When 42-year-old Ruby Corado was 16, her parents had her immigrate to the United States from El Salvador to escape the civil war. She says that when she arrived in Washington D.C. in 1986, she noticed that there were very few resources for Latinos in the area, and none for LGBT Latinos.
When Corado was 20 years old, her commitment to social justice began to develop. While she was working in real estate management, she decided she needed to give back and began volunteering at a hospice– an experience that deeply changed her. “I saw that the nuns that were there didn’t have any shoes and they were looking to help these people. They would hug them and they would kiss them and would give them so much love,” Corado says. “And this was a point in my life when I’m trying to make it in society, I’m trying to pretty much achieve the American dream, and here I am very young, 20 years old, and I see that these women were really giving.”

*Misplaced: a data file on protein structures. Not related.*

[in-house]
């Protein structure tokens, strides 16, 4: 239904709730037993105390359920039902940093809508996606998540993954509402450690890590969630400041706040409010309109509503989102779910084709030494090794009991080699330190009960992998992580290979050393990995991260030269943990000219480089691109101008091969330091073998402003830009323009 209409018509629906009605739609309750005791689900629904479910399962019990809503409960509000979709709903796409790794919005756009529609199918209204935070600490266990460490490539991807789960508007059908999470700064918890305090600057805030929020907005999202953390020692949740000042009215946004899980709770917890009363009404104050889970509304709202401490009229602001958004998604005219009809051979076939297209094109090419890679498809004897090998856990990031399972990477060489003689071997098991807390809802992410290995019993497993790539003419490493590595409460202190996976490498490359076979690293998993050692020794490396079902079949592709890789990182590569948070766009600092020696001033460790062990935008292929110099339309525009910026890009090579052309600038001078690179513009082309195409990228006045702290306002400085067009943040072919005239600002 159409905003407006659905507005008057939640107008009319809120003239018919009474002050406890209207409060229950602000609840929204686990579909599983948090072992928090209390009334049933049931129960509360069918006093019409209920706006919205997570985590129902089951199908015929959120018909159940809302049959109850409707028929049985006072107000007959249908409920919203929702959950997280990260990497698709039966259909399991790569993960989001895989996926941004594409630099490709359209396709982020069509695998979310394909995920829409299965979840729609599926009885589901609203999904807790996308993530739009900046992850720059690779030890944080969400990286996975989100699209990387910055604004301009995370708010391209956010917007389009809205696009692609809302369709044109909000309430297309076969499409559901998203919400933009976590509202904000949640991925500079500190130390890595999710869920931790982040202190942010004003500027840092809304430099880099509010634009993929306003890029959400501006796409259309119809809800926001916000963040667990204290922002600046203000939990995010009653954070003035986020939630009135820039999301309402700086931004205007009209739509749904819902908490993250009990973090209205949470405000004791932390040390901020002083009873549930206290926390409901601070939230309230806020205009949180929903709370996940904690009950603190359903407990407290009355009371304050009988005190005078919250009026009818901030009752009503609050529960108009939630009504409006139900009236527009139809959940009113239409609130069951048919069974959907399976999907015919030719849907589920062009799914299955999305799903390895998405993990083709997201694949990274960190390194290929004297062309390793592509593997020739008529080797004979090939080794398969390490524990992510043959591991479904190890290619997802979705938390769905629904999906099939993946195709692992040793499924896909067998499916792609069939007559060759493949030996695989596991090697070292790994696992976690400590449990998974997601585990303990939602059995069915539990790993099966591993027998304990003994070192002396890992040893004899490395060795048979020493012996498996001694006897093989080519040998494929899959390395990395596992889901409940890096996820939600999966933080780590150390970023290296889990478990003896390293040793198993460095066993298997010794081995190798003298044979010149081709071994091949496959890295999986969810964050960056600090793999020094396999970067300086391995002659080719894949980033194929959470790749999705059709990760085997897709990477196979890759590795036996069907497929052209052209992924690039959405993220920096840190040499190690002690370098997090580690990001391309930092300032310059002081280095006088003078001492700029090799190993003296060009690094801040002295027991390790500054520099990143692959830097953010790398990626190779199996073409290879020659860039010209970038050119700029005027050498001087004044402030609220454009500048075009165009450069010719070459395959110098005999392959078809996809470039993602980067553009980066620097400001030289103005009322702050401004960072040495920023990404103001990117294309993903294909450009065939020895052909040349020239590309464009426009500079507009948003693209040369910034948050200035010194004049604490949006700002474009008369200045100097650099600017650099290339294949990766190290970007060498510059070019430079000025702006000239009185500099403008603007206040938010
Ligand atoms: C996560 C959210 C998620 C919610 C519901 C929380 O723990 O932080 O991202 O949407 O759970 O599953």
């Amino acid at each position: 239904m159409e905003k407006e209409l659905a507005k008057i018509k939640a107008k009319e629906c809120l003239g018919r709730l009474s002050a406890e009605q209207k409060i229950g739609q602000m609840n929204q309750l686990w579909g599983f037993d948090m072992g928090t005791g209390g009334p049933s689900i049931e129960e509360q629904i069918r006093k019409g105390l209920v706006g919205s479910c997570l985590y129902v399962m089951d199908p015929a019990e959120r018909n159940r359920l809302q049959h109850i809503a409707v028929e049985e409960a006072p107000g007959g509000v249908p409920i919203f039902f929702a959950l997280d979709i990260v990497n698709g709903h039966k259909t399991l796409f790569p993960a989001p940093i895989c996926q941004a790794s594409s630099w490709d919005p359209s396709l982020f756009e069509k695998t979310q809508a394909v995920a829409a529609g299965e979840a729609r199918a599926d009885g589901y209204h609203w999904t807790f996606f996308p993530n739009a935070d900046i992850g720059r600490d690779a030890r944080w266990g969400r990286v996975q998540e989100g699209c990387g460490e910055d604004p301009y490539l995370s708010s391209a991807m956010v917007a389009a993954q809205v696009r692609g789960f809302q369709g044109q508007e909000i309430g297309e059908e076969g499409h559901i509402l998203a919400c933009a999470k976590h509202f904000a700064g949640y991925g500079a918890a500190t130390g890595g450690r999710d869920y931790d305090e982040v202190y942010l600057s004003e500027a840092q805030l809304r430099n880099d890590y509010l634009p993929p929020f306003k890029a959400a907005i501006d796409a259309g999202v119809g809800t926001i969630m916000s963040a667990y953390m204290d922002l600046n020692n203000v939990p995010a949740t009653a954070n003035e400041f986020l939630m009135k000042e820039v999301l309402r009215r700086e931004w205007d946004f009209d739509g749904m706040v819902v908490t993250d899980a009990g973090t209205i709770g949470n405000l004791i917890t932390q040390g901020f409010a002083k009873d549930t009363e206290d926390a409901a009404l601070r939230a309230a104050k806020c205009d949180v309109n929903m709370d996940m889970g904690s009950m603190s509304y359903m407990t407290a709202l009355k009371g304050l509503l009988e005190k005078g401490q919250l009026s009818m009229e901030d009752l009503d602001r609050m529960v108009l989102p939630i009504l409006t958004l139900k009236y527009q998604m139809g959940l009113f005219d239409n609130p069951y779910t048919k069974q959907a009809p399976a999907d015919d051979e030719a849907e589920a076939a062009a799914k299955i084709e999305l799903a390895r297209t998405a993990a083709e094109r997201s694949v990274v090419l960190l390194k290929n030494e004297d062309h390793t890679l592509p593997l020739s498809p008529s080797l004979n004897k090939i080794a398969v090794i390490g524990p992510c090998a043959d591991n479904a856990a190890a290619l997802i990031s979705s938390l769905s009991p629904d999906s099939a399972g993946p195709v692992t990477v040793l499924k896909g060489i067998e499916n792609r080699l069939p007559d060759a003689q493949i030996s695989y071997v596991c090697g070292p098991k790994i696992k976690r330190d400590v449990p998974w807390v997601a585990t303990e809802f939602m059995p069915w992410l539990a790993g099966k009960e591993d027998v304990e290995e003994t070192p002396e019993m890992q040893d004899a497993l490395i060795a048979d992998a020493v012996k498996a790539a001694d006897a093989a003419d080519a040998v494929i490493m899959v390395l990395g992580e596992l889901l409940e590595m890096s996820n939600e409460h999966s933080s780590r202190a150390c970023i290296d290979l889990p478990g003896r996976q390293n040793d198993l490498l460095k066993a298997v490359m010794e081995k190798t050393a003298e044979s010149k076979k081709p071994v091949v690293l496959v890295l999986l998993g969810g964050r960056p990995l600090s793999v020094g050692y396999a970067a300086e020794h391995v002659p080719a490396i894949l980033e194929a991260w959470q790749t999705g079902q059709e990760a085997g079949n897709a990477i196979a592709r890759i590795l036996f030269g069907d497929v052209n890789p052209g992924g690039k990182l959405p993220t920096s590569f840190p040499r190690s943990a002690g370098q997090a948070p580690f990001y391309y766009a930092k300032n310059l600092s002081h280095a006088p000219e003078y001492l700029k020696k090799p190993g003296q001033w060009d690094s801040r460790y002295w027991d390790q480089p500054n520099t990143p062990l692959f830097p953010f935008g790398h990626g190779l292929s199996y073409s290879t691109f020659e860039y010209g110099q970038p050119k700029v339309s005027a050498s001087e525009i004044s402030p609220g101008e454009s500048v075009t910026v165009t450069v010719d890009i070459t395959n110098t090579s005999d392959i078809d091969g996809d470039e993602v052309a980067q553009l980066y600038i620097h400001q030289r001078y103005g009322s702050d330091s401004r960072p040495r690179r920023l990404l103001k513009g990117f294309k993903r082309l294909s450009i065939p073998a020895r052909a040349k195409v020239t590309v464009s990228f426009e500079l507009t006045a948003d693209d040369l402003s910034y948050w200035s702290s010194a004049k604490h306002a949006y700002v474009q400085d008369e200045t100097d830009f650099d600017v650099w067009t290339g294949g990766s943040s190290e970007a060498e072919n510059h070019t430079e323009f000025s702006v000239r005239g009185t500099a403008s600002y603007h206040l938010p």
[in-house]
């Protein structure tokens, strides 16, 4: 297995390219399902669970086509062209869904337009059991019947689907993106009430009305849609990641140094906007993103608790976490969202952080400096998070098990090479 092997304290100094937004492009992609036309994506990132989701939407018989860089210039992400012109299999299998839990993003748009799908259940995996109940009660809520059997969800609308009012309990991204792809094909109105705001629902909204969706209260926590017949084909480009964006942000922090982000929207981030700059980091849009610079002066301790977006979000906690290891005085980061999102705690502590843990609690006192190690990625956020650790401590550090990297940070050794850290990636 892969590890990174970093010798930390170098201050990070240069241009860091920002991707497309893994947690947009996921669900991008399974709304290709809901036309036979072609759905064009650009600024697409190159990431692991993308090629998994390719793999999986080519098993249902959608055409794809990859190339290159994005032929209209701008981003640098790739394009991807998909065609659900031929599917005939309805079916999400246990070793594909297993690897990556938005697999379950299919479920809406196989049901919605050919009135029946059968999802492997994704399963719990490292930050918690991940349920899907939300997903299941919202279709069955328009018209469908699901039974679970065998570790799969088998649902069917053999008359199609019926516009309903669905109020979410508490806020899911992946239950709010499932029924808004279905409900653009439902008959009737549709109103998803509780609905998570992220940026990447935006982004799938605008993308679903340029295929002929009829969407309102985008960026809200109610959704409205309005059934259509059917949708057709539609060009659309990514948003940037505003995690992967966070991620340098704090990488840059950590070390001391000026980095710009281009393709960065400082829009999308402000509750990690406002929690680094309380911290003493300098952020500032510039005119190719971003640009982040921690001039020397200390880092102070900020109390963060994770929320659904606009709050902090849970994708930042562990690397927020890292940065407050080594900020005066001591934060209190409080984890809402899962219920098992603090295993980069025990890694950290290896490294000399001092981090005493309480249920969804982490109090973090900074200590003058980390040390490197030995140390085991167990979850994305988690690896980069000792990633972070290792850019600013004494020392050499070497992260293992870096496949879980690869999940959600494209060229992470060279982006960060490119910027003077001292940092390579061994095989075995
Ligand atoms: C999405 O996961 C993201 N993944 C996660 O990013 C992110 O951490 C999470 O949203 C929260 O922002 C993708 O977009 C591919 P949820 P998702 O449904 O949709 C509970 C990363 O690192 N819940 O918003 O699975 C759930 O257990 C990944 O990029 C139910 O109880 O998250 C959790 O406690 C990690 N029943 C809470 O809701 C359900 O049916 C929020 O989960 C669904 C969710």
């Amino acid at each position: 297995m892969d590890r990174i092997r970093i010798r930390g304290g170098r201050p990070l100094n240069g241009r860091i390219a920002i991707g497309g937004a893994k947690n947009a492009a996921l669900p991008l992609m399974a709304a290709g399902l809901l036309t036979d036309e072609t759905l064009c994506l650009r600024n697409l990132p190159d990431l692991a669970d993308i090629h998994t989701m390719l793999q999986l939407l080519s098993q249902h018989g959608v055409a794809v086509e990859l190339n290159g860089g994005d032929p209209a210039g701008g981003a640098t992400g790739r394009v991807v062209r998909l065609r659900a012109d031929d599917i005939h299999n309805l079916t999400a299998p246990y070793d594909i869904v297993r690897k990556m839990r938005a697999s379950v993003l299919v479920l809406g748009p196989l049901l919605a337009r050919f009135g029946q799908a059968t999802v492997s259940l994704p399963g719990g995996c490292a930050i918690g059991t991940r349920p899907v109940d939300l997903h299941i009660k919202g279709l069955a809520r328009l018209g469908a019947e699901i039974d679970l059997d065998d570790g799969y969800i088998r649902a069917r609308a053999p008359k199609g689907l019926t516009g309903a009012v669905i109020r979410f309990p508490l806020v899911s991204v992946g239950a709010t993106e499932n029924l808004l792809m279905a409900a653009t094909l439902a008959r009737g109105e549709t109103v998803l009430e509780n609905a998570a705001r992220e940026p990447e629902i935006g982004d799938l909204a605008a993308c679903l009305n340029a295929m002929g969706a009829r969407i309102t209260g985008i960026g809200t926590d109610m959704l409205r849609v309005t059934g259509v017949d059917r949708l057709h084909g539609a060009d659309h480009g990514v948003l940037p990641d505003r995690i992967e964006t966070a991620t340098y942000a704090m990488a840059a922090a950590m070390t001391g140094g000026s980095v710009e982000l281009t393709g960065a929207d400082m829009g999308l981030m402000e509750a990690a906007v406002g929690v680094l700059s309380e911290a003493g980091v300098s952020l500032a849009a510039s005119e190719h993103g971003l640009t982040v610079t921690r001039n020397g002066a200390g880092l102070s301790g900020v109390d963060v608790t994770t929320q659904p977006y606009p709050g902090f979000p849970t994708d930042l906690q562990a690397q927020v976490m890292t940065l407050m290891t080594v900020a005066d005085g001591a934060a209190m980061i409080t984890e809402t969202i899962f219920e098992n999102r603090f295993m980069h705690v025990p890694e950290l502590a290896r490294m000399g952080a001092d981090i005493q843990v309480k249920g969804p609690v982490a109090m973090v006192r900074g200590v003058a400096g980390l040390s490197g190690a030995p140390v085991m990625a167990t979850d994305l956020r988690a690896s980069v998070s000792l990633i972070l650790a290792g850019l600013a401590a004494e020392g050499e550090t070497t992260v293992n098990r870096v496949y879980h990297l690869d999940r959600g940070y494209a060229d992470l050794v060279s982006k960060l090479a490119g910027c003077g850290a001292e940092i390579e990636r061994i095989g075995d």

When Corado began living in DuPont Circle, the gay neighborhood in Washington D.C., she began meeting many LGBT Latinos that also needed support. Corado would welcome LGBT Latinos in need into her home. Many of them were immigrants. It was through these experiences that she and other members of her community began to build a sense of family. “I kept seeing some of these kids– they were rejected by their family, they were having a hard time in school. I was like a big sister to them,” Corado says. “I just didn’t understand why people would be so mean. I didn’t understand why they would reject their kids. I realized that I could be there for them,” she says.